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Er ist wieder da: Der Roman by Timur Vermes

Er ist wieder da: Der Roman (original 2012; edition 2013)

by Timur Vermes

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7895811,647 (3.41)48
Title:Er ist wieder da: Der Roman
Authors:Timur Vermes
Info:Eichborn Verlag (2013), Edition: 13, Gebundene Ausgabe, 400 pages
Collections:Your library

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Look Who's Back by Timur Vermes (2012)

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English (40)  German (10)  French (2)  Italian (2)  Danish (1)  Spanish (1)  Swedish (1)  Dutch (1)  All languages (58)
Showing 1-5 of 40 (next | show all)
Look Who's Back - Timur Vermes **

I am partial to the odd satire novel, and mostly love anything that is linked to the Second World War, so when I read the description I really thought this would be a novel I would enjoy. Obviously I was aware that the plot was going to be a little on the nuts side but the reviews were all positive so I decided to give it a try.

Ok, so the storyline has Adolf Hitler waking up some 50+ years after he committed suicide at the end of the war (he just appears, no explanation is given). People who meet him assume he is an actor who continually stays in character and his reputation slowly builds. The country warms to this crazy old guy and soon his influence starts to build as more and more people are captivated by his ‘act’, whilst he is sincere his words are perceived as being full of irony and the audience love it.

One of the reviews on the cover states ‘This uproariously funny satire will have you in stitches’, what greater accolade could it be given? Unfortunately it was the exact opposite for me. I can’t remember even having a slight smirk let alone a laugh out loud moment. Maybe the humour was lost in translation? I certainly felt as if I was on the outside of a number of the ‘jokes’ as the book was originally released in Germany and as such had more than a few references to the modern German media.

I suppose the author really did take a risk in writing ‘Look Who’s Back’, emotions still run high when the Third Reich is mentioned and I bet he faced a lot of criticism. Certainly he has lost some stars on Amazon by reviewers because of this, but I feel that readers should know exactly what to expect when you pick the book up. For me it has received a poor review simply because it wasn’t funny, in fact I would even go so far as to say it bored me.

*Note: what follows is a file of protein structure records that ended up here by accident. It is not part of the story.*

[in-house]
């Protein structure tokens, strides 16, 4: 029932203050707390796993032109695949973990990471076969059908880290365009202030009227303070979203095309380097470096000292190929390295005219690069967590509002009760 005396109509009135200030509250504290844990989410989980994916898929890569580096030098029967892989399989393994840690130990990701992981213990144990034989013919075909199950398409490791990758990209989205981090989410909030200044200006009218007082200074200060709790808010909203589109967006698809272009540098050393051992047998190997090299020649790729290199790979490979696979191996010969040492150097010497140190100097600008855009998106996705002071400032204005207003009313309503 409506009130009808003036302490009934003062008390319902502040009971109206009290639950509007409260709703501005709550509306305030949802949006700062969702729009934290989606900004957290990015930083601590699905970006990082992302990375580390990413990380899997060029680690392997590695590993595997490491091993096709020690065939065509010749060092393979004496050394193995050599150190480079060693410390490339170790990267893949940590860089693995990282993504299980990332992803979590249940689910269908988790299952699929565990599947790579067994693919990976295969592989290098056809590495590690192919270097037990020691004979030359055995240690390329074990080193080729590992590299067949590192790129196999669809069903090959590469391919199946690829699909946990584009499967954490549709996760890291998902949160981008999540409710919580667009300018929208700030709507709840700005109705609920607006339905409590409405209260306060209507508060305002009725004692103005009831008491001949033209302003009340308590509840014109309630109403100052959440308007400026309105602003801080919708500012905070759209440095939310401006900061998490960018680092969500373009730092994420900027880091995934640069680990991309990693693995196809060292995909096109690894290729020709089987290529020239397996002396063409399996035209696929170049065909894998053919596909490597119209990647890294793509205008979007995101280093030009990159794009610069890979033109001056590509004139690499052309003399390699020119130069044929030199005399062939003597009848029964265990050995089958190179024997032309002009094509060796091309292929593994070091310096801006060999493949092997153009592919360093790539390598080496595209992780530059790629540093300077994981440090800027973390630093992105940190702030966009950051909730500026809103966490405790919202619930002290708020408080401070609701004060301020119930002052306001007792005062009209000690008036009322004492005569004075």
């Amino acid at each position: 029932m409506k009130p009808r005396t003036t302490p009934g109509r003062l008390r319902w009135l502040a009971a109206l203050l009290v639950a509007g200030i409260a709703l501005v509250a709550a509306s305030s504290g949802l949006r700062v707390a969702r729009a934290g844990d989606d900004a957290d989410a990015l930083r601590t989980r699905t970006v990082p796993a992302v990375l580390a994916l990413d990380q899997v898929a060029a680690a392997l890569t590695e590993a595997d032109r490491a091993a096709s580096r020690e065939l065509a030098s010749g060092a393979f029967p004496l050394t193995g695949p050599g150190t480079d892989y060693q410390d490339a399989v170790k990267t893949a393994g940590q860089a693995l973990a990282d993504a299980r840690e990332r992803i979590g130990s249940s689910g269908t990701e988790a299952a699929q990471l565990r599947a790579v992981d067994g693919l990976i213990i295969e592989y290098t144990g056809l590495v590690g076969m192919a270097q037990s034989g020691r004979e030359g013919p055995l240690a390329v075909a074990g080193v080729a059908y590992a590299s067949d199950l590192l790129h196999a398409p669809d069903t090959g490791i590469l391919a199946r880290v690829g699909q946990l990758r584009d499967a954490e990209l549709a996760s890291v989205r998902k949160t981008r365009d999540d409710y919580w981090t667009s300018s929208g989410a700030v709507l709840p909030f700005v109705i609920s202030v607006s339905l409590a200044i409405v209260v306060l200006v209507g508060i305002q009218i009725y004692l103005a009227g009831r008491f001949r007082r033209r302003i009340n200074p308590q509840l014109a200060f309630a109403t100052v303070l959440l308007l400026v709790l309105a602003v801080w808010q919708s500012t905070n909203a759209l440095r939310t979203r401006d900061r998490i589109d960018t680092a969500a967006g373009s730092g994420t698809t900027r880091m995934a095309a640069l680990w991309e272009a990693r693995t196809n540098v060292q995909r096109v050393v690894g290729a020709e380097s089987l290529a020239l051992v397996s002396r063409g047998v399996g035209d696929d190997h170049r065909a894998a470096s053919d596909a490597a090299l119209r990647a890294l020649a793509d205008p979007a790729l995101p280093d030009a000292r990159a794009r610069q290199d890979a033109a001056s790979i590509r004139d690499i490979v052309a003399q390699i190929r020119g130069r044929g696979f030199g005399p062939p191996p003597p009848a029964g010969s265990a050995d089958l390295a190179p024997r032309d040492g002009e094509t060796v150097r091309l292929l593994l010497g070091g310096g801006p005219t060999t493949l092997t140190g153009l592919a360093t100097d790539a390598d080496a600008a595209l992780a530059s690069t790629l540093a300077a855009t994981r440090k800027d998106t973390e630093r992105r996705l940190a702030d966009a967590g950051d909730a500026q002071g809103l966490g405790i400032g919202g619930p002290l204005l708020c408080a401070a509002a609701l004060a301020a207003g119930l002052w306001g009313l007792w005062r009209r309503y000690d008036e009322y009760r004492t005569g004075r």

Not something I can recommend, there are much better books out there to be wasting your time with this. A 5 star idea written as a 1 star novel, so 2 stars overall. ( )
  Bridgey | Sep 28, 2016 |
Well-written and funny in many places. The low mark is I don't really think anyone should be writing about Hitler as a Charlie Chaplin Buffon, never mind a german. It even makes jokes about 5m Jews exterminated. Oh! How I laughed when I read the Holocaust helped with the world's overpopulation. A friend said, but there is a lot of unhappiness in the world. Yes, of course. and I don't want a sit-com about Isis or famine or Tsumamis either. ( )
  mumoftheanimals | Sep 22, 2016 |
You need to have a little understanding of modern German society to really appreciate this book.
Still, it left me a bit wanting in the second half and disappointed in the end but there are some gems in there. ( )
  ossi | Aug 27, 2016 |
just not my type of humor only funny part was the comparions of Angels Merkel to a Trauerweide. ( )
  kakadoo202 | Jun 23, 2016 |
I had to let this book go, I'm afraid. I feel that if you're going to write a satirical novel about one of history's most hated people, you should go big or go home. This book started off interestingly enough but then there's a tough slog a third of the way into the book where I think that you'd have to know a lot more about the individuals closest to Hitler to understand the 'in' jokes. Frankly, it stopped being interesting.

Also, I felt that Hitler's characterisation was way off. He's portrayed as kind of dopey and bumbling and occasionally you could forget who it is we're actually reading about. This was not for me. ( )
1 vote BuffyBarber | Jun 5, 2016 |
Showing 1-5 of 40 (next | show all)
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» Add other authors (20 possible)

Author nameRoleType of authorWork?Status
Timur Vermesprimary authorall editionsconfirmed
Andersson, KarinTranslatorsecondary authorsome editionsconfirmed
Bulloch, JamieTranslatorsecondary authorsome editionsconfirmed
Slobodan DamnjanovićTranslatorsecondary authorsome editionsconfirmed
Wiebel, JohannesCover designersecondary authorsome editionsconfirmed
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Das Volk hat mich wohl am meisten überrascht.
It was probably the German people, the Volk, which surprised me most of all.
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Summer 2011. Berlin. Adolf Hitler wakes up on a patch of ground, alive and well. Things have changed - no Eva Braun, no Nazi party, no war. Hitler barely recognises his beloved Fatherland, filled with immigrants and run by a woman. People certainly recognise him, though - as a brilliant, satirical impersonator who refuses to break character. The unthinkable, the inevitable, happens, and the ranting Hitler takes off, goes viral, becomes a YouTube star, gets his own TV show, becomes someone who people listen to. All the while he's still trying to convince people that yes, it really is him, and yes, he really means it. Look Who's Back is a black and brilliant satire of modern media-bloated society, seen through the eyes of the Fuhrer himself. Adolf is by turns repellent, sympathetic and hilarious, but always fascinating. Look Who's Back is outrageously clever, outrageously funny - and outrageously plausible.… (more)

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